By Ginger Robertson
The television screen goes dark, then flashes red. There’s a scream. Broken glass. Laughter. Then, the image returns. A nurse prepares a syringe. A man in a straitjacket talks to himself, responding to apparent voices in his head. The background music crescendos dramatically. The man talks faster and begins twitching. The nurse walks faster. Her white heels click on the shining floor. A team of Hollywood creatives has achieved their goal by inspiring fear in me — and likely, many other viewers — thanks to their use of the antiquated trope of a scary and abusive psychiatric ward.
With so many movies to choose from, psychiatric hospital horror is its own genre of film. Perhaps you’ve been terrified by scenes from classic films like “Clockwork Orange” or “Asylum,” 2000s movies like “Shutter Island” or “Insanitarium,”and even newer films like “Unsane,” or “Gonjiam: Haunted Asylum.” These films (some of which have received critical acclaim) have certainly elevated the thriller/horror genre. But they go beyond telling a gripping story; they perpetuate negative stereotypes about treatment centers and the patients who seek care there. Because most people don’t encounter real psychiatric units, these on-screen depictions may be the only representation of psychiatric treatment audiences will ever see.
Unsurprisingly, then, our first associations with inpatient psychiatric treatment are danger, unlivable conditions, unpredictability and even abuse. As a result, those needing inpatient treatment are hesitant (and often quite resistant) to entering a facility. Loved ones are often scared to visit. And, ultimately, people who have taken the steps to get help and recover rarely admit to having spent time in an inpatient facility. Spending time in a psych ward is taboo, and the decision to get help is understood as a dirty secret rather than a sometimes-necessary step toward recovery.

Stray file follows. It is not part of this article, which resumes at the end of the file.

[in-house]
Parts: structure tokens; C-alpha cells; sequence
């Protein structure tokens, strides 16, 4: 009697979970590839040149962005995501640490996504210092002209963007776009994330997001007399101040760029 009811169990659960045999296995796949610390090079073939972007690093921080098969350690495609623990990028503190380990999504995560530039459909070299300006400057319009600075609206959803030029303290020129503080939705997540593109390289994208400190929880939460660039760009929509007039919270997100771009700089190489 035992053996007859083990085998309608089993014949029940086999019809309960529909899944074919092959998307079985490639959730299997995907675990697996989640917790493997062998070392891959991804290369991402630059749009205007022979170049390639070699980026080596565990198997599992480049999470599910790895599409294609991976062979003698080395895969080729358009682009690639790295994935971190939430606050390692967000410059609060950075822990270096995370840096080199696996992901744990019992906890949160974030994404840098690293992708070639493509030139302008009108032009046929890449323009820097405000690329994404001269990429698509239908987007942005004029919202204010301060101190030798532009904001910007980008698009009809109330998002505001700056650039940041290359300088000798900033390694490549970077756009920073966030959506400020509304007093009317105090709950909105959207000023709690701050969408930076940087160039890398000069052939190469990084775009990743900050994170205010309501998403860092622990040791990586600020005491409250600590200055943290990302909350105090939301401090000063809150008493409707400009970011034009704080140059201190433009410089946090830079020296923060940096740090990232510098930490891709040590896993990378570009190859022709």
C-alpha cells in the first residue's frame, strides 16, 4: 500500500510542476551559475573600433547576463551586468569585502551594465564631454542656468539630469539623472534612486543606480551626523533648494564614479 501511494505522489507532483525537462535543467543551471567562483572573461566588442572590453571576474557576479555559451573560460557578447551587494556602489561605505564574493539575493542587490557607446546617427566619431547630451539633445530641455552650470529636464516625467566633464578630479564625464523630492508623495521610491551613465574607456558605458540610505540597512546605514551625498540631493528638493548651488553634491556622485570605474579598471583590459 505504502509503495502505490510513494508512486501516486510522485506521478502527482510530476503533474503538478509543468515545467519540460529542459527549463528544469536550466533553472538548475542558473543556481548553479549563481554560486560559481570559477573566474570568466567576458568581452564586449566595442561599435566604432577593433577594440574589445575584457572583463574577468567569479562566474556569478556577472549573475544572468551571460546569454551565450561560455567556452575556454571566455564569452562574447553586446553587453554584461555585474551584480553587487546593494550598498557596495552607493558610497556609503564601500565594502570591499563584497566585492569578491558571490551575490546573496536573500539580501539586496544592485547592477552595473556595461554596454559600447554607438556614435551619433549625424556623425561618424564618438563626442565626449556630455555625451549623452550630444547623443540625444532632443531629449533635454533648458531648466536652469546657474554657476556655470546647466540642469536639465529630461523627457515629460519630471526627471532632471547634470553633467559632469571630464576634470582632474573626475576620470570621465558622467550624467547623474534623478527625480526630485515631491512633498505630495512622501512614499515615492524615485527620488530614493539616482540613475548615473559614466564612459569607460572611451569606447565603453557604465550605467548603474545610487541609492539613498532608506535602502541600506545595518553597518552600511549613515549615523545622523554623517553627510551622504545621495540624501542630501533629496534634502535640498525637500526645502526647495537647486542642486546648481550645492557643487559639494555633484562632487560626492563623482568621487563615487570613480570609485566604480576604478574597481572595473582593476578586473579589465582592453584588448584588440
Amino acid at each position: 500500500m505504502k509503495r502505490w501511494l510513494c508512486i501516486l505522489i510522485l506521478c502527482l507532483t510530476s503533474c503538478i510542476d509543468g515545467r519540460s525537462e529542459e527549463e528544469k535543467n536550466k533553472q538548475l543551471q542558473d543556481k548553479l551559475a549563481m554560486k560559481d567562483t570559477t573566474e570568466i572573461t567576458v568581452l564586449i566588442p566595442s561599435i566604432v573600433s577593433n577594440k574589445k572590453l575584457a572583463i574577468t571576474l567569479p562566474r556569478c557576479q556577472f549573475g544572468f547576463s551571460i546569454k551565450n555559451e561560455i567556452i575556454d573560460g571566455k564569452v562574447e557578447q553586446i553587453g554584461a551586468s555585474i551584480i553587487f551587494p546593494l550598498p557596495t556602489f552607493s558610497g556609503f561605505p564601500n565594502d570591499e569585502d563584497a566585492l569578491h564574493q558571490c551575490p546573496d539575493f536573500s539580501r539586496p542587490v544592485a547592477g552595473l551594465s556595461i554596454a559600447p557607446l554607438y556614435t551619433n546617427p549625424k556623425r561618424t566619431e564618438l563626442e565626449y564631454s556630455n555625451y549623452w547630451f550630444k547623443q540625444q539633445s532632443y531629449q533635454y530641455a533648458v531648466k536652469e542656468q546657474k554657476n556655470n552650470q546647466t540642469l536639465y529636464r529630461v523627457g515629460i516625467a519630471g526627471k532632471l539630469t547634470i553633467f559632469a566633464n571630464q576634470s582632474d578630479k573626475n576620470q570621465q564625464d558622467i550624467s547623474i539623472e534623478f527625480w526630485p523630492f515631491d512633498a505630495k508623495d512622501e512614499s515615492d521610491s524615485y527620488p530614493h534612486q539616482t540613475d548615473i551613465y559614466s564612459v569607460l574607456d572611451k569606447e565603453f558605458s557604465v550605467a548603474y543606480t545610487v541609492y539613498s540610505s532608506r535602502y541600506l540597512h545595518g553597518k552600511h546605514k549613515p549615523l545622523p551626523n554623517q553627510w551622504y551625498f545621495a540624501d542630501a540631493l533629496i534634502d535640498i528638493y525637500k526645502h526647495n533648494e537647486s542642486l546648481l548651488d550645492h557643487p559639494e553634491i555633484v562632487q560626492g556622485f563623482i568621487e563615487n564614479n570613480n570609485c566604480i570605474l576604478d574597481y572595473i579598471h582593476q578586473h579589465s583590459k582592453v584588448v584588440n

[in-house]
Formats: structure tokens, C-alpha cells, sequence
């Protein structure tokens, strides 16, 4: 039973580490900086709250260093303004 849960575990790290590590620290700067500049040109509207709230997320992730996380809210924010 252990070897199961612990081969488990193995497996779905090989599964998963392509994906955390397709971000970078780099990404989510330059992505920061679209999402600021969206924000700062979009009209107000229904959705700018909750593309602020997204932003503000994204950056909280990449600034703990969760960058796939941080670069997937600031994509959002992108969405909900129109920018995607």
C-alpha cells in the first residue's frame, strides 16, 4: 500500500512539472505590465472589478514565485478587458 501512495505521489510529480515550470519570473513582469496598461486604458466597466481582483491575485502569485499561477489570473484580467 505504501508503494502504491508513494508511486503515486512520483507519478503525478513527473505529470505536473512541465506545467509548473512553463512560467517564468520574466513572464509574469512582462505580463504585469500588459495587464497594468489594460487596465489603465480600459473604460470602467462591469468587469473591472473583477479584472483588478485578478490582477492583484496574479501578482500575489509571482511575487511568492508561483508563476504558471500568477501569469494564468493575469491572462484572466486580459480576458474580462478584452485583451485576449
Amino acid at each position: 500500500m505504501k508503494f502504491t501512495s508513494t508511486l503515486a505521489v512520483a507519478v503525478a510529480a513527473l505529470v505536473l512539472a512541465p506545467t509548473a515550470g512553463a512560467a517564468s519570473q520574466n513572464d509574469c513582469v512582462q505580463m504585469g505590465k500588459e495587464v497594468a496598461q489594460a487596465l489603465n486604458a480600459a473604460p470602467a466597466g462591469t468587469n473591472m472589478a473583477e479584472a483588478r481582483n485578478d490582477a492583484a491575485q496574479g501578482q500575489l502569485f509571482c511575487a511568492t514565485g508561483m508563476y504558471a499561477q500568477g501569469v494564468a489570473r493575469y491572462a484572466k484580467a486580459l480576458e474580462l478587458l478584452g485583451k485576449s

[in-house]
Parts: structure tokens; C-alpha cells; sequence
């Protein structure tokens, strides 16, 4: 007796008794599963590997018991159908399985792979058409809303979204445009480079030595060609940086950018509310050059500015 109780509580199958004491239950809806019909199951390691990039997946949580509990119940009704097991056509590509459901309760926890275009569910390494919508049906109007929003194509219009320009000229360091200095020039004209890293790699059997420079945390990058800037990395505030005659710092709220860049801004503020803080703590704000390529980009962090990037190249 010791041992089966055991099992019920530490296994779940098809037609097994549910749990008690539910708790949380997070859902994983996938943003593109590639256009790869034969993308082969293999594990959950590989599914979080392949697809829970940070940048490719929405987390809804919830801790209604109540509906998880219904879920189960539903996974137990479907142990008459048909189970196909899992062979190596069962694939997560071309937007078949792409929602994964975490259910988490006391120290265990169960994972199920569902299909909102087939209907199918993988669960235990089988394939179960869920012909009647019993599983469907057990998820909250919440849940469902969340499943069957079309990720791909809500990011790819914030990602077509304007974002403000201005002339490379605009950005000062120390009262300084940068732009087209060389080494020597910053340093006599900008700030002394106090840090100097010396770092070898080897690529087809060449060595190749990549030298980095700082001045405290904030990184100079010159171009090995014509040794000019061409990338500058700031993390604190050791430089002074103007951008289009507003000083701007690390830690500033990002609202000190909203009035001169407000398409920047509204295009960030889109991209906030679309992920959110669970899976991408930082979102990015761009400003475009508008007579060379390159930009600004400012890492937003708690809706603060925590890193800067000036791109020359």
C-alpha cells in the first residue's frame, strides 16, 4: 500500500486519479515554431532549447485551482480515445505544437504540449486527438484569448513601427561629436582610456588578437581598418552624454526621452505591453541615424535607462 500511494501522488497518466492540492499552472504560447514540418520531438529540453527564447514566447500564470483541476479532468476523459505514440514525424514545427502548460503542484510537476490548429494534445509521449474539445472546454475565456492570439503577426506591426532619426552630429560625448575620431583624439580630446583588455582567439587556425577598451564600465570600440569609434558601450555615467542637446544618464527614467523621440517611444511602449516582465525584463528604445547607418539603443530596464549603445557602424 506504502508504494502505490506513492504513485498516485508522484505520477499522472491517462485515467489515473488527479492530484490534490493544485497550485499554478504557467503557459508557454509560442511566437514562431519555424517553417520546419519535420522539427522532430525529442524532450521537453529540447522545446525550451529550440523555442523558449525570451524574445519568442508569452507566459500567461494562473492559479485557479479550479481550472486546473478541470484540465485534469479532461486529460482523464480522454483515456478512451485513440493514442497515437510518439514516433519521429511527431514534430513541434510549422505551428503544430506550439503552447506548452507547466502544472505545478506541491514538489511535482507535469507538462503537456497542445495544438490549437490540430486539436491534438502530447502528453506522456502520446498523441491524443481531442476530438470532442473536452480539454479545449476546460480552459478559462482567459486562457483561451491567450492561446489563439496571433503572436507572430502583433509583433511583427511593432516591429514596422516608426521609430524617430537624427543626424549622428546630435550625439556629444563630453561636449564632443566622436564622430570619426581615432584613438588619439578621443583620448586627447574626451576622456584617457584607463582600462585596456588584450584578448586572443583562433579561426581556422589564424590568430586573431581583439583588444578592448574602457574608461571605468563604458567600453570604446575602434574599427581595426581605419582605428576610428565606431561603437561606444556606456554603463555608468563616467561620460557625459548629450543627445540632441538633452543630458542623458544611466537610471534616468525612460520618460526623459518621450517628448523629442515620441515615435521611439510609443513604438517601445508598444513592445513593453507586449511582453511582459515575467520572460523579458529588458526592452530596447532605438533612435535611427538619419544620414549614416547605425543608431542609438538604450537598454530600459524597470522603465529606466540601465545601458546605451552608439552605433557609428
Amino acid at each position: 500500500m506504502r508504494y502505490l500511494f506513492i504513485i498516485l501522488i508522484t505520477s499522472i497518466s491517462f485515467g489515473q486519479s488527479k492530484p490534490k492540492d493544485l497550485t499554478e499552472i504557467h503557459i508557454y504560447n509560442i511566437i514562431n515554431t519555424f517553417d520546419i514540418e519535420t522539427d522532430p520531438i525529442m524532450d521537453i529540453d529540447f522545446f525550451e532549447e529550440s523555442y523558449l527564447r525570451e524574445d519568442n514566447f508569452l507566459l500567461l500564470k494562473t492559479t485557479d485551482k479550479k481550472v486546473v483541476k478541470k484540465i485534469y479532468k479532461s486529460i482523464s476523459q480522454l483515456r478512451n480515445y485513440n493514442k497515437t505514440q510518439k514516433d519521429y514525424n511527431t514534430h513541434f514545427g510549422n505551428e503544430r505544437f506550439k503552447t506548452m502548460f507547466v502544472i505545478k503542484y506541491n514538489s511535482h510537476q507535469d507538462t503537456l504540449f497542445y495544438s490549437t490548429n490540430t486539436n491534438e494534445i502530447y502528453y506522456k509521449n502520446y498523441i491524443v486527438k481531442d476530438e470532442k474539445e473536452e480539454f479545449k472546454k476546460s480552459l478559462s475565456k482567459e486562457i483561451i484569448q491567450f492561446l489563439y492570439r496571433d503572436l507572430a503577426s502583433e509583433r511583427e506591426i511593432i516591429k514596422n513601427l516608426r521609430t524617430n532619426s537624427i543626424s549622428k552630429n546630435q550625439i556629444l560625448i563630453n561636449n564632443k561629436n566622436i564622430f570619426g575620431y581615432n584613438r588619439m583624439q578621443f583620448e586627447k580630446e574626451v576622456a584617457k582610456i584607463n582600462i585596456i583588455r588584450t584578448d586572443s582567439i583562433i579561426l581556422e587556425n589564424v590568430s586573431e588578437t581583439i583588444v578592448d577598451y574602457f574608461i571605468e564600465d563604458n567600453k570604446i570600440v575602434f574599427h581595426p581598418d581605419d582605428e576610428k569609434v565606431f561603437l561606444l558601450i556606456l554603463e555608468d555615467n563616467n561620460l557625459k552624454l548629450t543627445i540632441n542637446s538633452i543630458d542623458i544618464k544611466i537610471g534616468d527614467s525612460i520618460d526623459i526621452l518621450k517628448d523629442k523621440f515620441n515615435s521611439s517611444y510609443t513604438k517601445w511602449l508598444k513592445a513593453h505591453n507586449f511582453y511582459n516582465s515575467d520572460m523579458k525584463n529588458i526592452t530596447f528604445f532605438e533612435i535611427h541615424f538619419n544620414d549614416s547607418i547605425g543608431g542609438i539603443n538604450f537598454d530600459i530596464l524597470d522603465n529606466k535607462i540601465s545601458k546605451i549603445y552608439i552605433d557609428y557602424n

To dismantle the stigma surrounding hospitalization and psychiatric treatment, it’s important to share the truth about the experience. If we can be transparent about how inpatient treatment works — and what a potential stay might look like — we can start to challenge the terrorizing depictions on our screens.
As many movie buffs have asked, “so, what?” Horror movies are made for the purpose of entertainment — just a thrilling escape from reality that people enjoy. Everyone knows that the tortured and possessed patients are made-up characters in a fictionalized world. However, the lived experience of mental illness and seeking treatment is not so simple. While audiences can acknowledge that these cinematic worlds aren’t real, they still fail to separate the negative associations from people with mental illness.
Those experiencing mental health crises still hear stigmatizing language and painful labels: “crazy,” “psycho,” “nuts,” “insane” — even “possessed.” Naturally, no one wants to be called these names or have this judgment cast upon them.
So, those who need help may avoid it. They don’t go to treatment. They don’t get the help they need, and they get worse. Often, this culminates in patients being forced into hospitalization. Then, after doing the work to find recovery, they will keep their experience a secret. Seeking treatment and finding recovery becomes a skeleton in the closet. But ultimately, a support system is vital to any type of healing.
To have a support system, you have to say you need support. Many patients close off further; they shrink their support systems rather than growing and strengthening them — all because of public perception, a perception propagated by the antiquated trope of the “scary” mental health ward.
That’s why it matters. Public perception matters. Public perception influences people’s opinions of who they are and what they “should” do. Accurate representations of psychiatric units in movies and television could be a positive influence for people to get the help they need and deserve.
Ginger Robertson is a registered nurse and mental health blogger. She hopes her work can end the stigma surrounding mental illness and seeking mental health care.
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